Editorial: Justice, finally, for Bilkis Bano

Editorial: Justice, finally, for Bilkis Bano

FPJ EditorialUpdated: Tuesday, January 09, 2024, 10:05 PM IST
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Bilkis Bano deserves a pat on her back for relentlessly pursuing the case against her tormentors and finally succeeding against all odds. On Monday, the Supreme Court cancelled the remission granted to the 11 convicts who committed the heinous crimes and directed them to go back to jail. The two-member bench, consisting of Justice BV Nagarathna and Justice Ujjal Bhuyan, took this decision based on the argument that the Gujarat government did not have the jurisdiction to hear the remission plea. In fact, it was due to the fear that Bilkis Bano and other victims of the atrocities of May 3, 2002, would not get justice in Gujarat that the apex court had transferred the case to neighbouring Maharashtra for trial. Though the convicts were undergoing imprisonment in Gujarat, the right to grant any remission vested with the Maharashtra government.

It is a different matter that it was the Supreme Court itself that decided in May 2022 that the Gujarat government had the right to hear appeals of remission. At the first available opportunity, on Independence Day in 2022, Gujarat granted remission to the 11 convicts. They have been at large since then, enjoying all the creature comforts, while the victim has been going from pillar to post for justice. Now the court says that a convict had conned it to give the wrong verdict in May 2022. It is difficult to believe that the Supreme Court could be bluffed by a convict, resulting in the release of 11 convicts charged with gang-raping Bilkis Bano who was pregnant at that time, killing her three-year-old child and seven others in her family. As the court says, the convict in question and the Gujarat government worked in tandem to defeat the purposes of justice when they were released because they were “cultured” people. Ordinarily, the court should have initiated summary punishment for the convict who misled the court.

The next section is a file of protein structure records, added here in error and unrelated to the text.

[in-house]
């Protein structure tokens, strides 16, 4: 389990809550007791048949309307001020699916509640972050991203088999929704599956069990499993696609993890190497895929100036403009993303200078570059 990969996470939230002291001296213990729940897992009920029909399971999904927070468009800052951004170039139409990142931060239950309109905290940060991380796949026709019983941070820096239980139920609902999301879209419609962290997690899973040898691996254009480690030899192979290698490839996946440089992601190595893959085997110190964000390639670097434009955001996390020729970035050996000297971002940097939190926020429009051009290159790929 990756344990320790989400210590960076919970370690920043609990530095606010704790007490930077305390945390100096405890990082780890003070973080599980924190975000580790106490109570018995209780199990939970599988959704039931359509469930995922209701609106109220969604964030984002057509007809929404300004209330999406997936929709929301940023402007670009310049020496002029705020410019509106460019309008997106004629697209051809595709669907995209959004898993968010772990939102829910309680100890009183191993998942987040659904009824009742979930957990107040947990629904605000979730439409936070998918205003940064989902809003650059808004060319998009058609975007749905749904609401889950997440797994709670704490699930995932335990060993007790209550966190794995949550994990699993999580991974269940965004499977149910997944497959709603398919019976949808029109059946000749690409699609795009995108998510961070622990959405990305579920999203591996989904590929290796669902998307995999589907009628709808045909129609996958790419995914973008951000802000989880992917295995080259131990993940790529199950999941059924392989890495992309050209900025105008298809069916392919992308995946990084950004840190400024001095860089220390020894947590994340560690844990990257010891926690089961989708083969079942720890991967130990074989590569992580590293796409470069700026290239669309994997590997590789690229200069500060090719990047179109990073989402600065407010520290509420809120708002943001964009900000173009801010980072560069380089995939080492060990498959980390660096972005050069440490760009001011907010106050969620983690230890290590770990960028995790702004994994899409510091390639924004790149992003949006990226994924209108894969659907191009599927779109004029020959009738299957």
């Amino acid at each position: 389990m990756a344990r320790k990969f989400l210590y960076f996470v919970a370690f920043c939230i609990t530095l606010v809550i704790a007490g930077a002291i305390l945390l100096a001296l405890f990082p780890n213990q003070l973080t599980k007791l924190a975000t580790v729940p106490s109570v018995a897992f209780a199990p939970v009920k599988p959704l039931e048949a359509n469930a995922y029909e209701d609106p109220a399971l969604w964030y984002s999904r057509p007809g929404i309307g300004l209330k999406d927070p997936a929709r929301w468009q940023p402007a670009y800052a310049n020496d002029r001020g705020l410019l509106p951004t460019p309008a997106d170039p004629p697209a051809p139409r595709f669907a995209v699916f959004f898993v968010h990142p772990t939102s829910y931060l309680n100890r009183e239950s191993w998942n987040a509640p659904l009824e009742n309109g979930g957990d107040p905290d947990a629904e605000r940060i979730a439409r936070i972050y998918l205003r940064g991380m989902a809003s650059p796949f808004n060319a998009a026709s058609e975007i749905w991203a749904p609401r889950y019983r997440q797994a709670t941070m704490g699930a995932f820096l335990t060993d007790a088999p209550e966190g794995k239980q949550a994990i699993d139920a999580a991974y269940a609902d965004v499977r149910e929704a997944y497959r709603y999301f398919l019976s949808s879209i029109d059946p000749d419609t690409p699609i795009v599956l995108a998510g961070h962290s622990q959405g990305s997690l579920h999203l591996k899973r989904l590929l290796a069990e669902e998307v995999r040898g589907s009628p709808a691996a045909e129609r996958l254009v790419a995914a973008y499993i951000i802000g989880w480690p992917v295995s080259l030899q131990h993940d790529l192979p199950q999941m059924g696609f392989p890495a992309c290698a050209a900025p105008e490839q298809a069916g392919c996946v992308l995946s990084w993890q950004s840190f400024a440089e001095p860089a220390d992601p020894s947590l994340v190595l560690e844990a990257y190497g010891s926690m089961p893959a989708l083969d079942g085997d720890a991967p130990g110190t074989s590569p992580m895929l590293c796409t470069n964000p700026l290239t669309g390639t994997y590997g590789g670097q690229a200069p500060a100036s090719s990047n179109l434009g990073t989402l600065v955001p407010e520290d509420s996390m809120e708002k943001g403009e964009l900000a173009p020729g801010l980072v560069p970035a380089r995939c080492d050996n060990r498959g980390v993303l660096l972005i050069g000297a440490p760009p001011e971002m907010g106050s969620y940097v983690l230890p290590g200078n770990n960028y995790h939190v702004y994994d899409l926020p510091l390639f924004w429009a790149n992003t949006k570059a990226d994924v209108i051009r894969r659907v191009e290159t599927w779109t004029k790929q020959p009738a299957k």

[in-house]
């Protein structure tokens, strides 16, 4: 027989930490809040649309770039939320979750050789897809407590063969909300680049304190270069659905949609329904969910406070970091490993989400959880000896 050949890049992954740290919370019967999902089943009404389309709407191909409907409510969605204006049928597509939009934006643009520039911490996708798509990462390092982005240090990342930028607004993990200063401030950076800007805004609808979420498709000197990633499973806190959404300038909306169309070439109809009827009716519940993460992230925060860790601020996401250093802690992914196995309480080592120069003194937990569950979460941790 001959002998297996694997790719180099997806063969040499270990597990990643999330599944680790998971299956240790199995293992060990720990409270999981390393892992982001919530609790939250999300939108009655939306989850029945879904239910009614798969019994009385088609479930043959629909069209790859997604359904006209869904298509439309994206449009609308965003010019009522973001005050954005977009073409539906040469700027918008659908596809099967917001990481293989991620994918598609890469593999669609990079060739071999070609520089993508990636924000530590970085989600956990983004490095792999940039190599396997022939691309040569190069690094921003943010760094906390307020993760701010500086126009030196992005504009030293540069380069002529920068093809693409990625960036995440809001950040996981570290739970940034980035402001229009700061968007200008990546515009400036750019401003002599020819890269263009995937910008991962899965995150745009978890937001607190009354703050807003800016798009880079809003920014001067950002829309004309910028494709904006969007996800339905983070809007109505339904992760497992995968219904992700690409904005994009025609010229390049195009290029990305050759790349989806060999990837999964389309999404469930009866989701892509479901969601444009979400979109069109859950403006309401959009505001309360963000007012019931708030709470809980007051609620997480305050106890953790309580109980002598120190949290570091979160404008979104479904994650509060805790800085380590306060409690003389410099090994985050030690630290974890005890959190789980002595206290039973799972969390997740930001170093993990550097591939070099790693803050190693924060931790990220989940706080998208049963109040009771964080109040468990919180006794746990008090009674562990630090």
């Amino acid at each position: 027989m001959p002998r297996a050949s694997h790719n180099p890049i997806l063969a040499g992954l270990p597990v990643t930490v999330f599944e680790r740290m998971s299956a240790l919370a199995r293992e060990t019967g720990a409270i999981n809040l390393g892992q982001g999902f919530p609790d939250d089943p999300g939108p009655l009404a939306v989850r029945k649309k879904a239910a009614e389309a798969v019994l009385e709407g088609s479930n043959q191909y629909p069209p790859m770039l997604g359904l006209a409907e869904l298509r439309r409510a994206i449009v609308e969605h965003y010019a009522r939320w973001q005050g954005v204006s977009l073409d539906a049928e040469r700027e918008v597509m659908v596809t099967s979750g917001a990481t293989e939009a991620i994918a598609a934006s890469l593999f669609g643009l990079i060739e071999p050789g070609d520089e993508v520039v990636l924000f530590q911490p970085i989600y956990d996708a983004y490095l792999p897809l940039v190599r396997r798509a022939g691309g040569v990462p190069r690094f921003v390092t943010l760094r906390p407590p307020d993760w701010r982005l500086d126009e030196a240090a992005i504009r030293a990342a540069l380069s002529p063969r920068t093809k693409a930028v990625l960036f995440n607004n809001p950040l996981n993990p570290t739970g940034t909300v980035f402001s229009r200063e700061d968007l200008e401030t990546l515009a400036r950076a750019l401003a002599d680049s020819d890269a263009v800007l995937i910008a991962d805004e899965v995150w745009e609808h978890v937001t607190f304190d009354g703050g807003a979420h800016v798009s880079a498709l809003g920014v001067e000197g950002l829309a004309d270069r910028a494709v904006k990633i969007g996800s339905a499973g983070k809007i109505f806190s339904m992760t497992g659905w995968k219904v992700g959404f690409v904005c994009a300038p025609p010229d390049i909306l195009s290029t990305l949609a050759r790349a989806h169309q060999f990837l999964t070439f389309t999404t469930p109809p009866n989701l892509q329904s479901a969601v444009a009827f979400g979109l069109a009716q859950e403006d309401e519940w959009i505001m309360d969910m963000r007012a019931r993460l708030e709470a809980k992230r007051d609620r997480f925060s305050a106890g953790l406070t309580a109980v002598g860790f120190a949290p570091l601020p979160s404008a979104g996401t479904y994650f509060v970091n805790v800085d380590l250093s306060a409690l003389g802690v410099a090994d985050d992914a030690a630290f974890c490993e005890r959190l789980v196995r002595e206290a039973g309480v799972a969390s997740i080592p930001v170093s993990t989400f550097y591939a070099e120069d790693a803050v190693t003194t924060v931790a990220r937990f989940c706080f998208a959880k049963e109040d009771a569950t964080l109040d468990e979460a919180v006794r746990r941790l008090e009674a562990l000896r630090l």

In retrospect, it was with great difficulty that the 11 people were tried and punished. When questions of remission are considered, it should also be pondered whether they feel guilty or would like to seek an apology from the person they tortured. Far from that, they were welcomed as if they were heroes who did something commendable. Let the verdict be a warning to all the guilty that, however highly placed they may be, justice will finally catch up with them one day.

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